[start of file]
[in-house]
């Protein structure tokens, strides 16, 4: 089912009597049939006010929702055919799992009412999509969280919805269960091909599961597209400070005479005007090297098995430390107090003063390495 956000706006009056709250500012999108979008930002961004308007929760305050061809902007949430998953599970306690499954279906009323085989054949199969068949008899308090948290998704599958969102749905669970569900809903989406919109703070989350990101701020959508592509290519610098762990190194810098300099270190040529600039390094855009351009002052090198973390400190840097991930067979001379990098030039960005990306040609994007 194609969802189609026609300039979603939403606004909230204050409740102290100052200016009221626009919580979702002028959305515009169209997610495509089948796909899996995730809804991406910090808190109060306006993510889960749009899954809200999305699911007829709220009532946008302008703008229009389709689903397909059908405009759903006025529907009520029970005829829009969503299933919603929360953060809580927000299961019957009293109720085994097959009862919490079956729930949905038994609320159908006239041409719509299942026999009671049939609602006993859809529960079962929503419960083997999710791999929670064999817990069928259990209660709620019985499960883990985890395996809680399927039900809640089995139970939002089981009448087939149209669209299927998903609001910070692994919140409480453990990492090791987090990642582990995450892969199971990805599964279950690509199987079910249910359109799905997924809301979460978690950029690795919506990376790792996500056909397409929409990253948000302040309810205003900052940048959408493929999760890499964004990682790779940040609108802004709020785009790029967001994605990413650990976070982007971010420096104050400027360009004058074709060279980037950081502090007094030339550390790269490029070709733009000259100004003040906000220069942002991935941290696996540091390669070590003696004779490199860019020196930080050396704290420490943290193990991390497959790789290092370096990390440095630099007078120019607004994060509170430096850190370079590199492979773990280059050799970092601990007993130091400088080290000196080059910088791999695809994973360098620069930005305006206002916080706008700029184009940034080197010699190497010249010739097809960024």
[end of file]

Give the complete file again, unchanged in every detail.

[in-house]
């Protein structure tokens, strides 16, 4: 089912009597049939006010929702055919799992009412999509969280919805269960091909599961597209400070005479005007090297098995430390107090003063390495 956000706006009056709250500012999108979008930002961004308007929760305050061809902007949430998953599970306690499954279906009323085989054949199969068949008899308090948290998704599958969102749905669970569900809903989406919109703070989350990101701020959508592509290519610098762990190194810098300099270190040529600039390094855009351009002052090198973390400190840097991930067979001379990098030039960005990306040609994007 194609969802189609026609300039979603939403606004909230204050409740102290100052200016009221626009919580979702002028959305515009169209997610495509089948796909899996995730809804991406910090808190109060306006993510889960749009899954809200999305699911007829709220009532946008302008703008229009389709689903397909059908405009759903006025529907009520029970005829829009969503299933919603929360953060809580927000299961019957009293109720085994097959009862919490079956729930949905038994609320159908006239041409719509299942026999009671049939609602006993859809529960079962929503419960083997999710791999929670064999817990069928259990209660709620019985499960883990985890395996809680399927039900809640089995139970939002089981009448087939149209669209299927998903609001910070692994919140409480453990990492090791987090990642582990995450892969199971990805599964279950690509199987079910249910359109799905997924809301979460978690950029690795919506990376790792996500056909397409929409990253948000302040309810205003900052940048959408493929999760890499964004990682790779940040609108802004709020785009790029967001994605990413650990976070982007971010420096104050400027360009004058074709060279980037950081502090007094030339550390790269490029070709733009000259100004003040906000220069942002991935941290696996540091390669070590003696004779490199860019020196930080050396704290420490943290193990991390497959790789290092370096990390440095630099007078120019607004994060509170430096850190370079590199492979773990280059050799970092601990007993130091400088080290000196080059910088791999695809994973360098620069930005305006206002916080706008700029184009940034080197010699190497010249010739097809960024």